Ways of protecting family wealth on divorce

7 May 2020

Whilst most weddings and plans to marry have been put on hold during the coronavirus crisis, couples are still giving thought to the future of their relationship and with it, what control they have over their financial arrangements if that relationship should end. 

 

Parents are increasingly reluctant to provide financial assistance to their adult children because they are concerned that the money could be lost in a divorce. We are often approached by anxious parents who are keen to ensure that family wealth intended for their children and grandchildren won’t fall into the hands of their estranged son or daughter in law, should they later divorce. Gifts, advancements or inheritance from one spouse's family, however, are in principle generally treated differently by the divorce courts from matrimonial assets generated by the parties during their marriage. The principle that non-matrimonial assets remain protected, including those held in trust structures, was confirmed in the case of Daga v Bangur [2018] EWFC 91, in which Jane Keir and I represented the successful respondent wife. The decision in this case reinforces the comfort that English law, for the most part, excludes family assets from the divorce process.

There are, however, a number of proactive steps that parents can take to help preserve wealth intended for their blood family.

Prenuptial agreements

Prenuptial agreements are often used to protect family wealth and any contributions parents have made, or intend to make, to their children. If a parent wants to make a gift, transfer properties or assets, or leave inheritance to an adult child, but protect them from division in the event of a future divorce, a prenuptial agreement is essential. Some parents make it a condition of a gift or advance that such an agreement is entered into.

After marriage, a postnuptial agreement serves the same purpose and can be entered into at any time.

However the recent case of S v H [2020] EWFC B16 reminds us all that “the fact that the parties have entered into a prenuptial agreement, is not necessarily the end of the matter”. In this case there was no formal process of disclosure, no advice given to either party and the document was prepared just five days before the ceremony. Most importantly, the agreement left the Husband in a position of real need.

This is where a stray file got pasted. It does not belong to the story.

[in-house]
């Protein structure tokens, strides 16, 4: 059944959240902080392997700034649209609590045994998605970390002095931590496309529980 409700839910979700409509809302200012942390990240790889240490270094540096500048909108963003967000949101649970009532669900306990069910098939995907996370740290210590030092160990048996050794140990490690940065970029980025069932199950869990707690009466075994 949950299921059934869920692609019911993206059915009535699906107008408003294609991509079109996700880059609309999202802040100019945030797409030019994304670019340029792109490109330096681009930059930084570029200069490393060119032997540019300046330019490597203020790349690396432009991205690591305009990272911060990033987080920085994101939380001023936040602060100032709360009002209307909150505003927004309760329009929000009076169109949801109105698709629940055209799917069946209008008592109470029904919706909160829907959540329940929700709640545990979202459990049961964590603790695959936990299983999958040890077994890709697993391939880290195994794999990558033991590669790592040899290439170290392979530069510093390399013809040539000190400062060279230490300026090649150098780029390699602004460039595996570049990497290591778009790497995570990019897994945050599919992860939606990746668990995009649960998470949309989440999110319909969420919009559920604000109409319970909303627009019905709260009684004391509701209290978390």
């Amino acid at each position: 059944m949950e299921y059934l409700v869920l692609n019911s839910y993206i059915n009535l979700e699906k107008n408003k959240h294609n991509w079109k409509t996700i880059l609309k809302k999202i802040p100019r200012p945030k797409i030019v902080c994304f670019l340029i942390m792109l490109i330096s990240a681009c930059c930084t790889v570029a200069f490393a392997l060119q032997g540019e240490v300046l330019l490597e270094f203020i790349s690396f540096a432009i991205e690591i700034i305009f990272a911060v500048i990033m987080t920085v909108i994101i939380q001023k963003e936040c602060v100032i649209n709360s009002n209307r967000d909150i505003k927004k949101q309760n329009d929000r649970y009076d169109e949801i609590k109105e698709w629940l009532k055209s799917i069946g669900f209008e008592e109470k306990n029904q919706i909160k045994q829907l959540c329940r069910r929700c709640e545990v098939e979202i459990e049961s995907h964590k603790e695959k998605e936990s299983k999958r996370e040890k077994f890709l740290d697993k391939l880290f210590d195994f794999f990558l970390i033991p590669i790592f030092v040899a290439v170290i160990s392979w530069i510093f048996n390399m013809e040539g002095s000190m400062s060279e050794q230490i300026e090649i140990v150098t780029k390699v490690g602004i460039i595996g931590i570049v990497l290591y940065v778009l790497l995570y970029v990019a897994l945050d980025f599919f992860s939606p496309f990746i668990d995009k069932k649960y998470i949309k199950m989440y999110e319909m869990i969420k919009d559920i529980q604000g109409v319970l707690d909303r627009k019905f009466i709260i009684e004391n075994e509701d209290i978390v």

There is no act of Parliament in England and Wales making prenuptial agreements binding, but in practice they will be enforced so long as they are freely entered into and do not lead to an unfair outcome for one party. Parties should always seek specialist family law advice so that the guidance given by the Supreme Court in Radmacher v Granatino [2010] UKSC 42 is followed.

Loan agreements

A properly drawn up loan agreement can also protect contributions to an adult child's finances. If the parent expects repayment at some point, this should be set out in writing when the money is advanced. In a divorce, it will be far easier to persuade a judge that the contribution from one party’s parents towards the deposit on the family home was a firm loan which needs to be repaid, rather than a gift, if there is a clear, contemporaneous agreement drawn up and signed. This should set out the sum to be loaned, the purpose of the loan and detailing repayment terms and conditions.

Trusts

Setting up a trust to preserve wealth for future generations is potentially the most effective mechanism to protect family wealth on divorce. A trust is set up for a number of reasons, including to control and protect family assets when a person is too young to handle their affairs, or to pass on assets while the giver is alive.